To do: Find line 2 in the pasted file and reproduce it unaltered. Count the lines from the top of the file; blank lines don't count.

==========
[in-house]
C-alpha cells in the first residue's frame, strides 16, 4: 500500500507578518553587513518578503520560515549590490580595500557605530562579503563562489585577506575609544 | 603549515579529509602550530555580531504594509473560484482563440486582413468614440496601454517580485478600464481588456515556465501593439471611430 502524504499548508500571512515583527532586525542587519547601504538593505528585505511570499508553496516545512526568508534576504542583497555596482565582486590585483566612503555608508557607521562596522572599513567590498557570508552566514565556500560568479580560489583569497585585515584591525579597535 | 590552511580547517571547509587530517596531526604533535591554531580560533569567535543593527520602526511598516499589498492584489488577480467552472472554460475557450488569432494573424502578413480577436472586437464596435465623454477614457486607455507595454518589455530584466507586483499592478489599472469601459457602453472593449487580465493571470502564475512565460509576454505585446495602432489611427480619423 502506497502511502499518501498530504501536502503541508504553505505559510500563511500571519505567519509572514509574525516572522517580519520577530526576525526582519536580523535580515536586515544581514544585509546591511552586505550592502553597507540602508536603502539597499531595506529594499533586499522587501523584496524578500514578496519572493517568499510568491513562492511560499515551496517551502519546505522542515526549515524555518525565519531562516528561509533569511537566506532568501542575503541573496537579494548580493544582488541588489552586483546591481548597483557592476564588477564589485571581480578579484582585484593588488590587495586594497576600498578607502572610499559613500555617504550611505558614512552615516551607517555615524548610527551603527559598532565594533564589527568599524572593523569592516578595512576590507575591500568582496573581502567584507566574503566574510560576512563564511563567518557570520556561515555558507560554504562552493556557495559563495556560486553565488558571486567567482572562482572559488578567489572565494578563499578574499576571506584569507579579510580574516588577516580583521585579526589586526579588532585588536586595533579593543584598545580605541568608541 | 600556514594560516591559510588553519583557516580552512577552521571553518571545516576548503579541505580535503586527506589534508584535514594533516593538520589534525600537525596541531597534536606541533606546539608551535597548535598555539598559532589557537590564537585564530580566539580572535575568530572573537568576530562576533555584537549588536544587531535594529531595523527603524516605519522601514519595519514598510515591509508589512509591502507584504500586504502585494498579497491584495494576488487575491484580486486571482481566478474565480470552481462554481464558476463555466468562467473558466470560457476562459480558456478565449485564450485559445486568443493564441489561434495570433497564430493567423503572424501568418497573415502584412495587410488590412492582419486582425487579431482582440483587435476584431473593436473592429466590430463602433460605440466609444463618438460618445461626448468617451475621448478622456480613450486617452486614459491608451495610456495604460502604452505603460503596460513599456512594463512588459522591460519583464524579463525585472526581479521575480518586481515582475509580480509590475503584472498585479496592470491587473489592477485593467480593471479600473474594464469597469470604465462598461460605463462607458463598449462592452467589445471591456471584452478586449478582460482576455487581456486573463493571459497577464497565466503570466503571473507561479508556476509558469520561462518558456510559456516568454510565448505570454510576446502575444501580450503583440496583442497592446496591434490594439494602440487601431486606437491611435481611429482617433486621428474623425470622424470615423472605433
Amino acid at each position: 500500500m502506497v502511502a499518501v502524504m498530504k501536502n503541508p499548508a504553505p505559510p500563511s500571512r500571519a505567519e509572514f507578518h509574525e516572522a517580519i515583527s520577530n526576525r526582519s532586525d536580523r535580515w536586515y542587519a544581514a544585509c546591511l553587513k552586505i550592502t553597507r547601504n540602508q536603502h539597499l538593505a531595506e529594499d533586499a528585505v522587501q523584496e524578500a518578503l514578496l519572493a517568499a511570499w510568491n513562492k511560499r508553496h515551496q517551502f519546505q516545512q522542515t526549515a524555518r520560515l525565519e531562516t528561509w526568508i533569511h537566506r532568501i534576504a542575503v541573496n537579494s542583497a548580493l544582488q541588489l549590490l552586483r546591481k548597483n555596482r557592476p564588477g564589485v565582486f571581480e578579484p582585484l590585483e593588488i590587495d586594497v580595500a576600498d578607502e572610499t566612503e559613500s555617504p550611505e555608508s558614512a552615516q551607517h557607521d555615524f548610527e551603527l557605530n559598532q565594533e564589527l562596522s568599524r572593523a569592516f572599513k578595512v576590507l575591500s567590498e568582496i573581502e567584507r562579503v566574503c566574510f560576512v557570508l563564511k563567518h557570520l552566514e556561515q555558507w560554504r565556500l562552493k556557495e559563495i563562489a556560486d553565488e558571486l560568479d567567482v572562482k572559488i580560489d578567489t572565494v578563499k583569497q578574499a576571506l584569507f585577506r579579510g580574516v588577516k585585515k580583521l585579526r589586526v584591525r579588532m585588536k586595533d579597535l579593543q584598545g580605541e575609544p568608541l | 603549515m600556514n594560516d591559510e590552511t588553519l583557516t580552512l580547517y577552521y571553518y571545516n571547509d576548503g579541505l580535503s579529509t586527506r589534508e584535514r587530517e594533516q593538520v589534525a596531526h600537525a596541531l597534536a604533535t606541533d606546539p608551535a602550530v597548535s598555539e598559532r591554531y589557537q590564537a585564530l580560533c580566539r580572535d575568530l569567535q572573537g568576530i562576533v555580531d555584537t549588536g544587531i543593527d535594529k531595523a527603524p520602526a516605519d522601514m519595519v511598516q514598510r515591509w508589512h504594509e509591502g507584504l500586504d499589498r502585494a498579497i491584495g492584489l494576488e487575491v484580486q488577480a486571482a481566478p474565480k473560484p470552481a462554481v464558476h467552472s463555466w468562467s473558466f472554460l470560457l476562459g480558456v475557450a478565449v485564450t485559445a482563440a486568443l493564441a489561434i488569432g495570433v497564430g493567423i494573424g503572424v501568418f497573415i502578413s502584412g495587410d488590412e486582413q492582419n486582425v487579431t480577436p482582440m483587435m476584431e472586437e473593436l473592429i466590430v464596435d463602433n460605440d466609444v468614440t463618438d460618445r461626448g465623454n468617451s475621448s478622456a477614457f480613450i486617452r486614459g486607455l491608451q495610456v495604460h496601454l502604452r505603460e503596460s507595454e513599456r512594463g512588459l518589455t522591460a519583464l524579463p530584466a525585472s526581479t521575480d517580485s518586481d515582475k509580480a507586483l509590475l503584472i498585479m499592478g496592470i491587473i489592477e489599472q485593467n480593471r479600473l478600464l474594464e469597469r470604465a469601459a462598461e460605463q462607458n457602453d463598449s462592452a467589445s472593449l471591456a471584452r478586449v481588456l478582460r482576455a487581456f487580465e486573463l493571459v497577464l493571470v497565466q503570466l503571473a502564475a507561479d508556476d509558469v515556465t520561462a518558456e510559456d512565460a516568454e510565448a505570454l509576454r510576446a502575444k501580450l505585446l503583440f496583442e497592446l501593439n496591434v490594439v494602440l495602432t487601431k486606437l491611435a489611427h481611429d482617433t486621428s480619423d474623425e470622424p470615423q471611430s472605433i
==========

C-alpha cells in the first residue's frame, strides 16, 4: 500500500507578518553587513518578503520560515549590490580595500557605530562579503563562489585577506575609544 | 603549515579529509602550530555580531504594509473560484482563440486582413468614440496601454517580485478600464481588456515556465501593439471611430 502524504499548508500571512515583527532586525542587519547601504538593505528585505511570499508553496516545512526568508534576504542583497555596482565582486590585483566612503555608508557607521562596522572599513567590498557570508552566514565556500560568479580560489583569497585585515584591525579597535 | 590552511580547517571547509587530517596531526604533535591554531580560533569567535543593527520602526511598516499589498492584489488577480467552472472554460475557450488569432494573424502578413480577436472586437464596435465623454477614457486607455507595454518589455530584466507586483499592478489599472469601459457602453472593449487580465493571470502564475512565460509576454505585446495602432489611427480619423 502506497502511502499518501498530504501536502503541508504553505505559510500563511500571519505567519509572514509574525516572522517580519520577530526576525526582519536580523535580515536586515544581514544585509546591511552586505550592502553597507540602508536603502539597499531595506529594499533586499522587501523584496524578500514578496519572493517568499510568491513562492511560499515551496517551502519546505522542515526549515524555518525565519531562516528561509533569511537566506532568501542575503541573496537579494548580493544582488541588489552586483546591481548597483557592476564588477564589485571581480578579484582585484593588488590587495586594497576600498578607502572610499559613500555617504550611505558614512552615516551607517555615524548610527551603527559598532565594533564589527568599524572593523569592516578595512576590507575591500568582496573581502567584507566574503566574510560576512563564511563567518557570520556561515555558507560554504562552493556557495559563495556560486553565488558571486567567482572562482572559488578567489572565494578563499578574499576571506584569507579579510580574516588577516580583521585579526589586526579588532585588536586595533579593543584598545580605541568608541 | 600556514594560516591559510588553519583557516580552512577552521571553518571545516576548503579541505580535503586527506589534508584535514594533516593538520589534525600537525596541531597534536606541533606546539608551535597548535598555539598559532589557537590564537585564530580566539580572535575568530572573537568576530562576533555584537549588536544587531535594529531595523527603524516605519522601514519595519514598510515591509508589512509591502507584504500586504502585494498579497491584495494576488487575491484580486486571482481566478474565480470552481462554481464558476463555466468562467473558466470560457476562459480558456478565449485564450485559445486568443493564441489561434495570433497564430493567423503572424501568418497573415502584412495587410488590412492582419486582425487579431482582440483587435476584431473593436473592429466590430463602433460605440466609444463618438460618445461626448468617451475621448478622456480613450486617452486614459491608451495610456495604460502604452505603460503596460513599456512594463512588459522591460519583464524579463525585472526581479521575480518586481515582475509580480509590475503584472498585479496592470491587473489592477485593467480593471479600473474594464469597469470604465462598461460605463462607458463598449462592452467589445471591456471584452478586449478582460482576455487581456486573463493571459497577464497565466503570466503571473507561479508556476509558469520561462518558456510559456516568454510565448505570454510576446502575444501580450503583440496583442497592446496591434490594439494602440487601431486606437491611435481611429482617433486621428474623425470622424470615423472605433